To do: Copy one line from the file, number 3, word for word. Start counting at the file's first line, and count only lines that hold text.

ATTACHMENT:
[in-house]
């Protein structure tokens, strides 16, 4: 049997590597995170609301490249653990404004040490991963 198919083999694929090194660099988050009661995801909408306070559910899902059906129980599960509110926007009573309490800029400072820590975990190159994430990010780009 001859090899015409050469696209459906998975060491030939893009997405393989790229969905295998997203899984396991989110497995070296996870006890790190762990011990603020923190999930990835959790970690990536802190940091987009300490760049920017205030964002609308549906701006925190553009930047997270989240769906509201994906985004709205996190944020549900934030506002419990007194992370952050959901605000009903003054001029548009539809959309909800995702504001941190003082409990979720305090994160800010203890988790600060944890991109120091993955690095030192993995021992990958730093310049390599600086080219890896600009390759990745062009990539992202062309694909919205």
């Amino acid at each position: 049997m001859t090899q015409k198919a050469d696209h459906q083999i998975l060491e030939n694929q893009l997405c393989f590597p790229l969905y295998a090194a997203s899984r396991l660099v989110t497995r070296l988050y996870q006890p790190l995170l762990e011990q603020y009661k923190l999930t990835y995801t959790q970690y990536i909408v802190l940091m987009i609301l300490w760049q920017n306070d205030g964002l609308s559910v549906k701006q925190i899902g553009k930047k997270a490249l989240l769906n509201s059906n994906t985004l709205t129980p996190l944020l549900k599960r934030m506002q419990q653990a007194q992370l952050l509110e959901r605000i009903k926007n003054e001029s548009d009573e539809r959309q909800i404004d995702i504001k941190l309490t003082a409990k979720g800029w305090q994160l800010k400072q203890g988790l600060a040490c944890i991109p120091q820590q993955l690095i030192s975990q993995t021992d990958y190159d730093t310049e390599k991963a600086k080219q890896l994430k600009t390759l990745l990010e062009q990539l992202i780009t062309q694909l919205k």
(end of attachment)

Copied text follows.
């Amino acid at each position: 049997m001859t090899q015409k198919a050469d696209h459906q083999i998975l060491e030939n694929q893009l997405c393989f590597p790229l969905y295998a090194a997203s899984r396991l660099v989110t497995r070296l988050y996870q006890p790190l995170l762990e011990q603020y009661k923190l999930t990835y995801t959790q970690y990536i909408v802190l940091m987009i609301l300490w760049q920017n306070d205030g964002l609308s559910v549906k701006q925190i899902g553009k930047k997270a490249l989240l769906n509201s059906n994906t985004l709205t129980p996190l944020l549900k599960r934030m506002q419990q653990a007194q992370l952050l509110e959901r605000i009903k926007n003054e001029s548009d009573e539809r959309q909800i404004d995702i504001k941190l309490t003082a409990k979720g800029w305090q994160l800010k400072q203890g988790l600060a040490c944890i991109p120091q820590q993955l690095i030192s975990q993995t021992d990958y190159d730093t310049e390599k991963a600086k080219q890896l994430k600009t390759l990745l990010e062009q990539l992202i780009t062309q694909l919205k």